Older subjects (the whole studied group) rated the robot’s assistive functions significantly higher than social functions (4.6±0.7 vs 4.4±0.8; P<0.01). However, with increasing scores of assistive functions, the scores of social functions also increased (r=0.5109, P<0.0001).

For sociodemographic parameters, only education was found to be related to the opinions expressed about the robot as a useful device; the assessment of people with higher education levels was lower (P<0.05).

No relationship was found between the self-assessment parameters and the opinions of older people either on the assistive or social functions of the robot. Similarly, no correlation was found for the parameters describing functional capacity.

The analysis of needs based on the EC questionnaire showed that the scores of assistive functions were related to the number of declared needs in domain 4 (Safety) – the more needs in this area, the higher the assessment of assistive functions (r=0.1763, P<0.05). No relationships were observed between the number of needs in other areas or the results of the questionnaire’s summarizing indexes and the assessment of assistive and social functions (Table 2).

As was the case with the role of the robot, we found relationships between the scores of assistive and social functions of the robot and the perception of the robot measured with the GQS. The exceptions were Anthropomorphism for assistive functions and Perceived safety series for social functions (Table 3).



The opinions of older people about the projected roles and functions of the robot – after experiencing an interaction with the TIAGo robot – are shaped by multiple factors, including gender, education, ADL, and unmet needs. Still, undoubtedly, the main determinant of these opinions is the perception of the robot. Henceforth, virtually all aspects of perception (eg, anthropomorphism and likeability) appear to determine its role and functions in the eyes of potential end-users, which, in turn, may constitute an important factor in the success of the implementation of the robot in care for older adults.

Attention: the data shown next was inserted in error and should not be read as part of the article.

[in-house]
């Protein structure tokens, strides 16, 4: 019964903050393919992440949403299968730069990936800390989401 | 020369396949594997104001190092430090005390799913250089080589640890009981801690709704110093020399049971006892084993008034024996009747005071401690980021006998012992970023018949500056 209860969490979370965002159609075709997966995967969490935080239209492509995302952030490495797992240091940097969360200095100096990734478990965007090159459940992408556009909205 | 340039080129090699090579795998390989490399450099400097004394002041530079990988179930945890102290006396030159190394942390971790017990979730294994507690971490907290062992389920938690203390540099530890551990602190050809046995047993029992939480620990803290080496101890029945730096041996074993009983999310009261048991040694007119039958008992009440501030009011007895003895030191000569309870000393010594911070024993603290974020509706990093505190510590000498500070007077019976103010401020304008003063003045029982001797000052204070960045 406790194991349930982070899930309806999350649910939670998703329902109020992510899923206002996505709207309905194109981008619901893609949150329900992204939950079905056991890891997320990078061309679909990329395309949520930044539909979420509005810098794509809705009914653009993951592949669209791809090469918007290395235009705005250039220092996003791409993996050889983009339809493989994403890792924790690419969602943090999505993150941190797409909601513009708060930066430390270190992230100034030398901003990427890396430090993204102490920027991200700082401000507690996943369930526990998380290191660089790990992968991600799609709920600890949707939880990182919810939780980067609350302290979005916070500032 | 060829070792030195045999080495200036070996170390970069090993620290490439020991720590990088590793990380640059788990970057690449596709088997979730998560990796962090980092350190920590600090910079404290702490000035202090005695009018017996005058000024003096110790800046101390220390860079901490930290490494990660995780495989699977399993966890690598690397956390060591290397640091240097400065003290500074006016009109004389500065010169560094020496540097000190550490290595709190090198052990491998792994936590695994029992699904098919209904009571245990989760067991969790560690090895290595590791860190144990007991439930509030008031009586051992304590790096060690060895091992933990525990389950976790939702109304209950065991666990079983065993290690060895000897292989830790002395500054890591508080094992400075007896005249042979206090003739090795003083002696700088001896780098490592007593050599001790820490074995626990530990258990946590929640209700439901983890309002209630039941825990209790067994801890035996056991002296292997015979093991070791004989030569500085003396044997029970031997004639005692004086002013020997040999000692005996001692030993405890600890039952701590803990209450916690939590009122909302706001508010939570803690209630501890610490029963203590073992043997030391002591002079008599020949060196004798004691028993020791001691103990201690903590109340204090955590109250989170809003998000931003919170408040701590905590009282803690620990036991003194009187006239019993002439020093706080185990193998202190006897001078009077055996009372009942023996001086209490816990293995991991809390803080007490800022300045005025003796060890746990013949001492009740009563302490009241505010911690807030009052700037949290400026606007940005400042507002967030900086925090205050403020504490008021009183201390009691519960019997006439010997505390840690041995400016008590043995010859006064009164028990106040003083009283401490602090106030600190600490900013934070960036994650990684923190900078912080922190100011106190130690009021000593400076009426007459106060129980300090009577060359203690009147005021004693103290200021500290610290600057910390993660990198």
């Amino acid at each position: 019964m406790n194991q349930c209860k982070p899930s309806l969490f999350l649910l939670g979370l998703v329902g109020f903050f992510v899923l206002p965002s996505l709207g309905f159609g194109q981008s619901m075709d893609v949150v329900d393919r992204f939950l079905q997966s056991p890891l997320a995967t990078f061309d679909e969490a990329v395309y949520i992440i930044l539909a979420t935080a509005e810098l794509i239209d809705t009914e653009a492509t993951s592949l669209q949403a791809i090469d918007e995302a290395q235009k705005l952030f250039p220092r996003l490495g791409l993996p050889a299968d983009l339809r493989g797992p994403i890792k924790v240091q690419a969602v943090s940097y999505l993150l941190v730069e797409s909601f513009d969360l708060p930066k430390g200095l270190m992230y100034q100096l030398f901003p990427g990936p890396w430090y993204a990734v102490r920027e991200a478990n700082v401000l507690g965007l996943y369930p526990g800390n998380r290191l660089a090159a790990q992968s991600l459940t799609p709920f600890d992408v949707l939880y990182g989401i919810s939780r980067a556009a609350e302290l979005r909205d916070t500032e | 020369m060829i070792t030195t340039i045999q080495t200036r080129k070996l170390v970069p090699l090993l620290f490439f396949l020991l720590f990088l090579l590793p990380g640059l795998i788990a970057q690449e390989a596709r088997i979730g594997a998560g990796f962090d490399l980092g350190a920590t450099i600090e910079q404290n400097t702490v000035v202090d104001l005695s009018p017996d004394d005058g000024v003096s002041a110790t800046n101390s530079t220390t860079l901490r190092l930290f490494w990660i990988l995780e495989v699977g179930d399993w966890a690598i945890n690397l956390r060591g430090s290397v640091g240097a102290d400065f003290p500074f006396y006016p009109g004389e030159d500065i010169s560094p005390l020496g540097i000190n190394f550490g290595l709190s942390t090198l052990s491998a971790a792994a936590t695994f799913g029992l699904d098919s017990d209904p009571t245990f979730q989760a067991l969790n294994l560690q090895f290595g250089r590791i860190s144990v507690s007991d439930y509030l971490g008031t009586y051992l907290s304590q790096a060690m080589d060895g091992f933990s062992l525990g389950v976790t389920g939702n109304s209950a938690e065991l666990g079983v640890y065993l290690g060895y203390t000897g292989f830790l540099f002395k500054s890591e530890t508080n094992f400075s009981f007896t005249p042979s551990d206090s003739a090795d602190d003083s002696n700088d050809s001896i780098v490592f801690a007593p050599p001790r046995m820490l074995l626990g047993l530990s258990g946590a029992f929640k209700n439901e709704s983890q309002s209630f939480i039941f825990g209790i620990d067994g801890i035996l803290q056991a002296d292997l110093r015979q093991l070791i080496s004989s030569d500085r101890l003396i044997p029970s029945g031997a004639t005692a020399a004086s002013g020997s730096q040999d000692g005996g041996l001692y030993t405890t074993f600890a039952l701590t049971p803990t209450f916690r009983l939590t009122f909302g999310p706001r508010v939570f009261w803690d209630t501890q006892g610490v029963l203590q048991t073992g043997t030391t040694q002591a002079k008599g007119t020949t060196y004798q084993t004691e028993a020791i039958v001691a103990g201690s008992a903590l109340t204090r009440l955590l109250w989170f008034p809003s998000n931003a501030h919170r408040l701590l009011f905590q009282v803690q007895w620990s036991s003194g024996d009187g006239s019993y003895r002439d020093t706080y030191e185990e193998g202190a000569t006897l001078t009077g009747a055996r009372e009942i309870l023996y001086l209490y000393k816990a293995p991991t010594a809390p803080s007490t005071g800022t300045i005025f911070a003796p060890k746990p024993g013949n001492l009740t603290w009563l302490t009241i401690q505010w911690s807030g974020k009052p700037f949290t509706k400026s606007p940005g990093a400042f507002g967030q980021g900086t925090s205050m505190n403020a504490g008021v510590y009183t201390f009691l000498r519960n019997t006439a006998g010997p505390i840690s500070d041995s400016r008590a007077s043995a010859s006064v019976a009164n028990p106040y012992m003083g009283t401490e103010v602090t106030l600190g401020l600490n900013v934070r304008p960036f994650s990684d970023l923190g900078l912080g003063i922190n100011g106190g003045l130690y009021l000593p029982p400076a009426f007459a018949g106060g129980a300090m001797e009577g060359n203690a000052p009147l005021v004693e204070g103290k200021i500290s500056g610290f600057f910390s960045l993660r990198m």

Notably, we observed no relationship between the robot’s anthropomorphism and its strictly utilitarian role (that is, that of a tool) and its assistive functions, while there was such a relationship with the social aspects of its use. This indicates that studied subjects did expect specific features of the robot’s appearance when considering its social functions.

The lack of strong relationships between self-assessment values, CGA items, and unmet needs and attitudes toward robots in elder care seems to suggest that humanoid social robots require a study model that concentrates on successful aging rather than on deficits related to aging, as also suggested by other researchers [51,52]. A model of successful aging does not view it as a process of continuing losses and older adults as needing more and more assistance – which restricts the design of new technologies – but rather focuses on preservation of the user’s autonomy and making use of their resources. This approach can and should be applied to designing, implementing, and using socially-assistive robots.

Our results indicate the need for further research in the field, which may be viewed as an intersection of geriatrics/gerontology, psychology, and engineering, using validated research tools. At the same time, in the practical aspect, they confirm the necessity to involve older adults in the co-design of technological solutions [53].


The opinions of older people about the roles and functions of TIAGo were mainly due to their perception of the robot. Older adults should be involved in root design to improve quality of life rather than problems associated with aging.